Hardesty's History of Wirt County

STATE TROOPS


[The publishers of this history are indebted to F. T. Lockhart, Esq.,
Clerk of Wirt County Court, for the war record contained herein.]

Under an act of the legislature of West Virginia, the governor 
was empowered to organize companies of twenty-five men in certain 
counties of the State for the protection of the people, and to assist 
the officers of the law in the enforcement of the same. Some time 
in July, 1863, Governor Bowman issued to Geo. W. Vaught a 
commission as captain of such a company for the county of Wirt, 
and authorized him to enlist the necessary number of persons, 
twenty-five.

The company was speedily organized, and being formally 
mustered into service, were at once armed, uniformed and
equipped. The company, being in the State service, was not 
required to go outside of the county. The arms were furnished 
by the State, and the other equipments, including uniforms and 
the rations, were furnished by the United States upon the
requisition of the quartermaster general of West Virginia, the
States having arranged with the government so to do, and after
the war ended the government reimbursed West Virginia for
all she had thus paid out for defending her citizens.  The pay of 
the captains of these companies was $50 per month, and the enlisted
men received the same wages as volunteers in the United States 
army, and the same uniform and the same rations. The term of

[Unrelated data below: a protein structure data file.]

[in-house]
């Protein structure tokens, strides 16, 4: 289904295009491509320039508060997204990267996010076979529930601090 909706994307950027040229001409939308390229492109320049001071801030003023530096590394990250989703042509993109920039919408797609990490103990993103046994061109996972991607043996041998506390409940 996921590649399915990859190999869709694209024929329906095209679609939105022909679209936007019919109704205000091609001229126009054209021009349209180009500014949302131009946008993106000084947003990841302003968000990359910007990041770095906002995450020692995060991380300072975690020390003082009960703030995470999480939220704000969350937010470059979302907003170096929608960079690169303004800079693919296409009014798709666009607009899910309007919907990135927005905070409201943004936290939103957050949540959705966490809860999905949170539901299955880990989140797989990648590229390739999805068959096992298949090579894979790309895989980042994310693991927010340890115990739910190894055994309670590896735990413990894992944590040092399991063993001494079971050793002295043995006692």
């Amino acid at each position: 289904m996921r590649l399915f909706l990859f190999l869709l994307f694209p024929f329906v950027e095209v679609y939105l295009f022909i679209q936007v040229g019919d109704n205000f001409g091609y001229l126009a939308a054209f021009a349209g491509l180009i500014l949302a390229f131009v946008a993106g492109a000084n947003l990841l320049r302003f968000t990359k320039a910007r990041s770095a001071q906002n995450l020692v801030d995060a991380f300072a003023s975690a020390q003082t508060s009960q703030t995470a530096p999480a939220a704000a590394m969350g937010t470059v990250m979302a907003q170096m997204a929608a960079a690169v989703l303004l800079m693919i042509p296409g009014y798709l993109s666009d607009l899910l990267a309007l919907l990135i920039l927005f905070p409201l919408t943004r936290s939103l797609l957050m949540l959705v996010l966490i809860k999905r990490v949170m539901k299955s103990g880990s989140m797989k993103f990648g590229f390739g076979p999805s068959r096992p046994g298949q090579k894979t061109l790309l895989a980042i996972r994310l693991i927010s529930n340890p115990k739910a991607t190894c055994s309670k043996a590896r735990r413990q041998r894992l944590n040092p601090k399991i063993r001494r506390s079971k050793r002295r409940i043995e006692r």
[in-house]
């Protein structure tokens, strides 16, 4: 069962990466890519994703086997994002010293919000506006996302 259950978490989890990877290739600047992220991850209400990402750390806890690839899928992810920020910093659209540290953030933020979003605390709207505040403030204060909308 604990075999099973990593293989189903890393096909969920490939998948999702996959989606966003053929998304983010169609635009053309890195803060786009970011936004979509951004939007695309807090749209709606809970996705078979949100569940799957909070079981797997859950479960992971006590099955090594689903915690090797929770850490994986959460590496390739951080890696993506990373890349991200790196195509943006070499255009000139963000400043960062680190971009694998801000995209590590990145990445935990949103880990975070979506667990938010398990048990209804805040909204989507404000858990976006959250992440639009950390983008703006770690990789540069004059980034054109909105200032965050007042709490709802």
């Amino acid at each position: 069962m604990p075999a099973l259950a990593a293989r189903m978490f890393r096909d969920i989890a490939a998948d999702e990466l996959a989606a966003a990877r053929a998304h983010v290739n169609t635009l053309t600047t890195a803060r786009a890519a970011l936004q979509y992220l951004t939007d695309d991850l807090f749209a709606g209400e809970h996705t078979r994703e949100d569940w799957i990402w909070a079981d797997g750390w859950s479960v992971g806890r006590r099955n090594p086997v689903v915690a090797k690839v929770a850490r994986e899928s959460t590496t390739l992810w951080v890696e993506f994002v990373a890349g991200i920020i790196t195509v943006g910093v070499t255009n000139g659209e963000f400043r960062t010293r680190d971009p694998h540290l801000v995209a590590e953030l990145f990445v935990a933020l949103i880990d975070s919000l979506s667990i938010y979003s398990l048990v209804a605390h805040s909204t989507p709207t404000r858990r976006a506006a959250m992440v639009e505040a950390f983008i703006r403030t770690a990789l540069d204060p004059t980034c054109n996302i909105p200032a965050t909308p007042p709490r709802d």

enlistment was for one year.

The company here referred to was organized at Wirt Court 
House West Virginia, and its headquarters remained there until 
some time in May, 1864, when it moved to Burning Springs in the 
county, and remained there something like two or three months, 
when it returned to Wirt Court House.

Some time in February, 1864, Capt. Vaught, to use his own 
language, "throwed up his resignation," which was of course 
accepted, and H. S. Burns was appointed his successor. Capt.
Burns served out the remainder of the year, and then the company
was disbanded. Not long afterwards it was reorganized, with
Wm. F. Pell as captain. The company remained at Wirt Court
House, eating and sleeping and resting contentedly until the early 
spring of 1865, when a squad of rebs surprised them one dark
and stormy night, and captured nearly all of them. The rebs
gave the boys a pretty bad scare, but did not hurt any of them.
Of course this little episode finally wound up the career of useful-
ness of this little company, and it never mustered again.

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